Background: Long non-coding RNAs (lncRNAs) are increasingly implicated as gene regulators and may ultimately be more numerous than protein-coding genes in the human genome. Despite large numbers of reported lncRNAs, reference annotations are likely incomplete due to their lower and tighter tissue-specific expression compared to mRNAs. An unexplored factor potentially confounding lncRNA identification is inter-individual expression variability. Here, we characterize lncRNA natural expression variability in human primary granulocytes. Results: We annotate granulocyte lncRNAs and mRNAs in RNA-seq data from 10 healthy individuals, identifying multiple lncRNAs absent from reference annotations, and use this to investigate three known features (higher tissue-specificity, lower expression, and reduced splicing efficiency) of lncRNAs relative to mRNAs. Expression variability was examined in seven individuals sampled three times at 1- or more than 1-month intervals. We show that lncRNAs display significantly more inter-individual expression variability compared to mRNAs. We confirm this finding in two independent human datasets by analyzing multiple tissues from the GTEx project and lymphoblastoid cell lines from the GEUVADIS project. Using the latter dataset we also show that including more human donors into the transcriptome annotation pipeline allows identification of an increasing number of lncRNAs, but minimally affects mRNA gene number. Conclusions: A comprehensive annotation of lncRNAs is known to require an approach that is sensitive to low and tight tissue-specific expression. Here we show that increased inter-individual expression variability is an additional general lncRNA feature to consider when creating a comprehensive annotation of human lncRNAs or proposing their use as prognostic or disease markers.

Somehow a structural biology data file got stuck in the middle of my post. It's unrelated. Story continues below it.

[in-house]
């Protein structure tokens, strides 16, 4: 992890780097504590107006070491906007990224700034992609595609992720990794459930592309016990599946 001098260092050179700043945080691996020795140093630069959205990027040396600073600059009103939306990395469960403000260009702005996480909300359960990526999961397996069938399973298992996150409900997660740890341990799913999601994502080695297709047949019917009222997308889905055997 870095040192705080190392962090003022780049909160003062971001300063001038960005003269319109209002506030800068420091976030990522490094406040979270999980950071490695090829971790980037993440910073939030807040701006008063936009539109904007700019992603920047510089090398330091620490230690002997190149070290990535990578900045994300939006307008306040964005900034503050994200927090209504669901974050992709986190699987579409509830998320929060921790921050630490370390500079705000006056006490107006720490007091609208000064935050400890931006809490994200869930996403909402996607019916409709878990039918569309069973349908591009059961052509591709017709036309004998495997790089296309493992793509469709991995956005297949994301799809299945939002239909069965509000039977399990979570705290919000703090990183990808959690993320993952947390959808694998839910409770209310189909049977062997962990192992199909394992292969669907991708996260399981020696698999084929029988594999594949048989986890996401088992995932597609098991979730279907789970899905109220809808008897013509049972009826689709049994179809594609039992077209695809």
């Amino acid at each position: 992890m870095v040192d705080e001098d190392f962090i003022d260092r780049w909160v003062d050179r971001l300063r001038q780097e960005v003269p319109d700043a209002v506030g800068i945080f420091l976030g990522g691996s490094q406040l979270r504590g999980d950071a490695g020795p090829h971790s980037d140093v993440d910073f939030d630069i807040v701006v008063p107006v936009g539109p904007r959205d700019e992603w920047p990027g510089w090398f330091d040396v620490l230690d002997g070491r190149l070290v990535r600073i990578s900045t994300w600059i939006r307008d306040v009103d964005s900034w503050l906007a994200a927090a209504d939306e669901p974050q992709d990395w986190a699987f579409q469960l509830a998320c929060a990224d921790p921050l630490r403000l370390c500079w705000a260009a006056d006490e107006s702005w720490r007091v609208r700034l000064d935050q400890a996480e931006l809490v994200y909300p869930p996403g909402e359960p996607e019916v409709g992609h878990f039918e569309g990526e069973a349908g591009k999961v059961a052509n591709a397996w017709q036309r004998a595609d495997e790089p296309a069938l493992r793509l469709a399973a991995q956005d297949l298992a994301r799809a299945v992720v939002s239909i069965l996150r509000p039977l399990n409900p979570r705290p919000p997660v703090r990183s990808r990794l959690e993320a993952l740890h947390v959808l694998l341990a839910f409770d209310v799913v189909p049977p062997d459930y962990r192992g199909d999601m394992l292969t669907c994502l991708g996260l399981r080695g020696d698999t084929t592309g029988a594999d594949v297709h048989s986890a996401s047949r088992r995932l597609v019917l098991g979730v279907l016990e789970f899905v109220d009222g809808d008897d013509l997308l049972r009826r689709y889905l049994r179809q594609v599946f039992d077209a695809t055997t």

This study was partly funded by the Austrian Science Fund (FWF F43-B09, FWF W1207-B09). PMG is a recipient of a DOC Fellowship of the Austrian Academy of Sciences. We thank Ruth Klement, Tomasz Kulinski, Elisangela Valente, Elisabeth Salzer, and Roland Jäger for technical/bioinformatic assistance and advice, the CeMM IT department and José Manuel Molero for help and advice on software usage, the Biomedical Sequencing Facility (http://biomedical-sequencing.at/) for sequencing and advice, Jacques Colinge, Daniel Andergassen, and Tomasz Kulinski for discussions, Quanah Hudson and Jörg Menche for reading and commenting on the manuscript.
Kornienko A, Dotter C, Guenzl P, et al. Long non-coding RNAs display higher natural expression variation than protein-coding genes in healthy humans. Genome Biology. 2016;17(1). doi:10.1186/s13059-016-0873-8
Kornienko, A., Dotter, C., Guenzl, P., Gisslinger, H., Gisslinger, B., Cleary, C., … Barlow, D. (2016). Long non-coding RNAs display higher natural expression variation than protein-coding genes in healthy humans. Genome Biology, 17(1). https://doi.org/10.1186/s13059-016-0873-8
Kornienko, Aleksandra, Christoph Dotter, Philipp Guenzl, Heinz Gisslinger, Bettina Gisslinger, Ciara Cleary, Robert Kralovics, Florian Pauler, and Denise Barlow. “Long Non-Coding RNAs Display Higher Natural Expression Variation than Protein-Coding Genes in Healthy Humans.” Genome Biology 17, no. 1 (2016). https://doi.org/10.1186/s13059-016-0873-8.
A. Kornienko et al., “Long non-coding RNAs display higher natural expression variation than protein-coding genes in healthy humans,” Genome Biology, vol. 17, no. 1, 2016.
Kornienko A, Dotter C, Guenzl P, Gisslinger H, Gisslinger B, Cleary C, Kralovics R, Pauler F, Barlow D. 2016. Long non-coding RNAs display higher natural expression variation than protein-coding genes in healthy humans. Genome Biology. 17(1).
Kornienko, Aleksandra, et al. “Long Non-Coding RNAs Display Higher Natural Expression Variation than Protein-Coding Genes in Healthy Humans.” Genome Biology, vol. 17, no. 1, 14, BioMed Central, 2016, doi:10.1186/s13059-016-0873-8.